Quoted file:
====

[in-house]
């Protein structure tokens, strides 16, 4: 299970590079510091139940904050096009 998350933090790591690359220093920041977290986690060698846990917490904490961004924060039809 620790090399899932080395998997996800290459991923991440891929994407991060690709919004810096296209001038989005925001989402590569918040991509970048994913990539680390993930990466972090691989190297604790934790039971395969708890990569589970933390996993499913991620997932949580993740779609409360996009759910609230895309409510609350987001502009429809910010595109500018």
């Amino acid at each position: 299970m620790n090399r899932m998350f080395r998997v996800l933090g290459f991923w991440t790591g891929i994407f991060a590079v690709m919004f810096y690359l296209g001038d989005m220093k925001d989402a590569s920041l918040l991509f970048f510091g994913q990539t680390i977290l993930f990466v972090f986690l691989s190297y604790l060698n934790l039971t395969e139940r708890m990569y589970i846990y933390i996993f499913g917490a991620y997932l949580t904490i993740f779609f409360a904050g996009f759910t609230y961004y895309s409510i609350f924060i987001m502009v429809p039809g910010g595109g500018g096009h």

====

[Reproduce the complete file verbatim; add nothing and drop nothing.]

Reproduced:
[in-house]
């Protein structure tokens, strides 16, 4: 299970590079510091139940904050096009 998350933090790591690359220093920041977290986690060698846990917490904490961004924060039809 620790090399899932080395998997996800290459991923991440891929994407991060690709919004810096296209001038989005925001989402590569918040991509970048994913990539680390993930990466972090691989190297604790934790039971395969708890990569589970933390996993499913991620997932949580993740779609409360996009759910609230895309409510609350987001502009429809910010595109500018």
């Amino acid at each position: 299970m620790n090399r899932m998350f080395r998997v996800l933090g290459f991923w991440t790591g891929i994407f991060a590079v690709m919004f810096y690359l296209g001038d989005m220093k925001d989402a590569s920041l918040l991509f970048f510091g994913q990539t680390i977290l993930f990466v972090f986690l691989s190297y604790l060698n934790l039971t395969e139940r708890m990569y589970i846990y933390i996993f499913g917490a991620y997932l949580t904490i993740f779609f409360a904050g996009f759910t609230y961004y895309s409510i609350f924060i987001m502009v429809p039809g910010g595109g500018g096009h």